Michaels Stores to Pay out $800 Mln Dividend to Bain, Blackstone, Others

Michaels Stores, which filed last year to go public, plans to pay out an $800 million dividend to its shareholders, which include Bain Capital and Blackstone.

Irving, Texas-based Michaels said Thursday it priced an offering of $800 million in senior PIK toggle notes. Michaels plans to use proceeds of the loan to pay out a distribution to its “equity and equity-award holders,” the statement says.

The $800 million distribution is the first dividend the company has ever issued to its owners, says Charles Sonsteby, Michaels CFO and chief administrative officer. “This is a chance to return capital to our shareholders,” he told peHUB.

Michaels had initially planned to issue $700 million in new debt but upsized the deal at the last moment, Sonsteby says.

In 2006, Bain Capital and Blackstone acquired Michaels in a deal valued at $6 billion. The PE firms injected $1.8 billion in cash and equity, according to the Wall Street Journal.

With the $800 million dividend, the PE firms stand to get nearly half of their investment back. Bain and Blackstone own 93.2% of Michaels, according to regulatory filings. Highfields Capital Management has 6.2%.

Michaels is North America’s largest retailer of arts and crafts products. Last year, Michaels filed to go public in an IPO that could raise as much as $500 million. Michaels put the IPO on hold last summer after CEO John Menzer suffered a stroke.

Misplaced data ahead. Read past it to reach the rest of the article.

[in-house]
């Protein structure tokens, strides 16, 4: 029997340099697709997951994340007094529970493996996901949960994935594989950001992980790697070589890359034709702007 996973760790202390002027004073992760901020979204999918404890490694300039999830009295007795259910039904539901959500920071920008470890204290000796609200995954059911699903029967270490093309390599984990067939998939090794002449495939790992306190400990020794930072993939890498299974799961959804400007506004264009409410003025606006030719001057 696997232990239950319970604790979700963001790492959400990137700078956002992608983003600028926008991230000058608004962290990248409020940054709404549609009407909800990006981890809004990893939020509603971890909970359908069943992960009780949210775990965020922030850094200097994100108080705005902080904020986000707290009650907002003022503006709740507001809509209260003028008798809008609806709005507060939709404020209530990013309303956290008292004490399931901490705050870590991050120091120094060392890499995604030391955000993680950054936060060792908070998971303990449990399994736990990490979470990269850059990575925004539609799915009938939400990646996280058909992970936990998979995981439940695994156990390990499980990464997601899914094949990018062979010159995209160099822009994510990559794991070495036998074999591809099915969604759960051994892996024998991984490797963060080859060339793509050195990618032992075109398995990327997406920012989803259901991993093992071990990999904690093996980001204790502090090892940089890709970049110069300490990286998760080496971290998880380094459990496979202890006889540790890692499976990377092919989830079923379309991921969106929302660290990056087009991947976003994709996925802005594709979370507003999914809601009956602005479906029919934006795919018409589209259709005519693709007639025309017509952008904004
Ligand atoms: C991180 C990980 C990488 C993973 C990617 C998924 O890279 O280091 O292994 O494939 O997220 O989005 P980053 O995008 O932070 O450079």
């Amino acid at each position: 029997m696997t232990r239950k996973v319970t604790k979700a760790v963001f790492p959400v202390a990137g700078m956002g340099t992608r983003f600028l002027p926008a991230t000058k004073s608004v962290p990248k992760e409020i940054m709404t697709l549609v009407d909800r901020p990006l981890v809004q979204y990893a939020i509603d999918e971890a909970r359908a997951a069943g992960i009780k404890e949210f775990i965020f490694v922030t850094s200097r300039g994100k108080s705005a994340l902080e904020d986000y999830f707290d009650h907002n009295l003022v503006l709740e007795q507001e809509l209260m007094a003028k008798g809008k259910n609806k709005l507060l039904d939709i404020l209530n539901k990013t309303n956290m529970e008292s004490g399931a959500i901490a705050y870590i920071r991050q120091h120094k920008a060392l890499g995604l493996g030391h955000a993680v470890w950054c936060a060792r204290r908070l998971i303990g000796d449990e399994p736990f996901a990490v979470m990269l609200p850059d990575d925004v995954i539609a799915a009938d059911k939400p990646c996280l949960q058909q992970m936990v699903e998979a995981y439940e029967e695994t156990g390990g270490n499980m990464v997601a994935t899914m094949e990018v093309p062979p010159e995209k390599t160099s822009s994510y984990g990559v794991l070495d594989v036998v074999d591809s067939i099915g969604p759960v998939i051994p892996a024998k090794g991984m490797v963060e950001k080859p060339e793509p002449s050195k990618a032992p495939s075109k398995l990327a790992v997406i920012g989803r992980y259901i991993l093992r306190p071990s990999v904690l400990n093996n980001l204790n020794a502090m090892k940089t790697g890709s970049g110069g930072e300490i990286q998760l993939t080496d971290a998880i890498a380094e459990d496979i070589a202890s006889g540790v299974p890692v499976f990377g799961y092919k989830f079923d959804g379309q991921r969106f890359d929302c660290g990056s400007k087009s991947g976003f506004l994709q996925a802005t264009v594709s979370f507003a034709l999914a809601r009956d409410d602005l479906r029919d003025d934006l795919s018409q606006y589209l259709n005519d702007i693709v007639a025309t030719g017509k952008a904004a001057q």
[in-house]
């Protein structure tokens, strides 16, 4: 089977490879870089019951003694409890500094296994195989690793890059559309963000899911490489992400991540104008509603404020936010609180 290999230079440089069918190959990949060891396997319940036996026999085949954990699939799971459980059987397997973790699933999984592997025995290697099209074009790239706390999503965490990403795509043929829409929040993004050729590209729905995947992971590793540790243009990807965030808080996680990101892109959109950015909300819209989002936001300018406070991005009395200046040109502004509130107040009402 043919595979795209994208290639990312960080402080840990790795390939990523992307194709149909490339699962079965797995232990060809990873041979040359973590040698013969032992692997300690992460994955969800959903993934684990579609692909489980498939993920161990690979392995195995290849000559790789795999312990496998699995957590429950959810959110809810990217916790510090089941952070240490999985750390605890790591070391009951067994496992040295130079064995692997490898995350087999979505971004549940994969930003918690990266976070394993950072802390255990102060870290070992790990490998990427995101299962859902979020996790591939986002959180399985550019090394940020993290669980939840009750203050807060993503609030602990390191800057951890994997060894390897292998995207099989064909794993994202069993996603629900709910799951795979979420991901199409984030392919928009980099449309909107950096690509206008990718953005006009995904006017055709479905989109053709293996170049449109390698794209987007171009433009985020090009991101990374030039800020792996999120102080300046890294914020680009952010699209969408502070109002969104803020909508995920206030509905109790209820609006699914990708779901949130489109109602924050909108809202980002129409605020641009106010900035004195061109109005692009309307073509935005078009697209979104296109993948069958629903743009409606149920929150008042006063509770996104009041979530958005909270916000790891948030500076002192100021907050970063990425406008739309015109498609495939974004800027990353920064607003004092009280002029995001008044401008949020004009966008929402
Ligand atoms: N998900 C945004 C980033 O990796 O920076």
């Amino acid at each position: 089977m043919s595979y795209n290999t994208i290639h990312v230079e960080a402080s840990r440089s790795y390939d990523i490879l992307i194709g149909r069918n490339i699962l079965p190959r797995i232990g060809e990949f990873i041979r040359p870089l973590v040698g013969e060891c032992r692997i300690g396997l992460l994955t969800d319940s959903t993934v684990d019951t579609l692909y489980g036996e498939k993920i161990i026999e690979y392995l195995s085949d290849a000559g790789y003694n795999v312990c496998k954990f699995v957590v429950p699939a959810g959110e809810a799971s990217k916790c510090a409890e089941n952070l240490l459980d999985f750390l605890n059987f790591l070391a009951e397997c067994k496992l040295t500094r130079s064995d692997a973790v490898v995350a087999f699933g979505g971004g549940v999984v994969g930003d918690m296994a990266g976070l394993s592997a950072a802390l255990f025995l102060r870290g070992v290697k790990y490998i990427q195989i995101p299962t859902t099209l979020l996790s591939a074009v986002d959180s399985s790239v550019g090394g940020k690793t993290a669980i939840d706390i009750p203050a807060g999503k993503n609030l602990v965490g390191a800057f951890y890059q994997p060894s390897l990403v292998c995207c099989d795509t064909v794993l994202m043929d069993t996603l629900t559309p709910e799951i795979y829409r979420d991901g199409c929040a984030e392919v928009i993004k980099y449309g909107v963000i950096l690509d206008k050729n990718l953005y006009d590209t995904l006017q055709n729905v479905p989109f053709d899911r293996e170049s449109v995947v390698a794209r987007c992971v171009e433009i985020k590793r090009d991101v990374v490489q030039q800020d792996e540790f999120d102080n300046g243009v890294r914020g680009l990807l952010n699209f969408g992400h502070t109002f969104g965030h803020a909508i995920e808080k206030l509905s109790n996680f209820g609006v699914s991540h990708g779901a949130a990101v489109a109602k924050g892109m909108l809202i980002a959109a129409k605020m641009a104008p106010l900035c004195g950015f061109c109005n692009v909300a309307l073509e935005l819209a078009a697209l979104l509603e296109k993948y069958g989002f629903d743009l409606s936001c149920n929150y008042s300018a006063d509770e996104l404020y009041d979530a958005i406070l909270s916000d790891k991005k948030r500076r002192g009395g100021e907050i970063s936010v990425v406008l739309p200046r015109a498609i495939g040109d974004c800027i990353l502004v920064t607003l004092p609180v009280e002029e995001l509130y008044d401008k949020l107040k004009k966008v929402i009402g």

Michaels has not withdrawn the IPO filing. A public offering could still happen this year, the Dallas Morning News reported Wednesday citing Michaels vice president Joshua Moore.

Michaels results have been lackluster of late. Sales for the nine-week period ending July 6 declined 0.1% to $631 million. Same-store sales dropped 2.7%, according to a July 24 statement.

Officials for Bain couldn’t be reached for comment; officials from Blackstone declined to comment.

Photo courtesy of Shutterstock


1 Comment

  • Why would ANYONE buy stock in a company that’s already been gutted by PE owners? They suck the cash out of a company, they stop spending on people and modernization, they destroy the value of the company with its most loyal customers.

    PE done this way is a PONZI SCHEME. It’s no wonder that PE-based IPOs have such a dismal track record.

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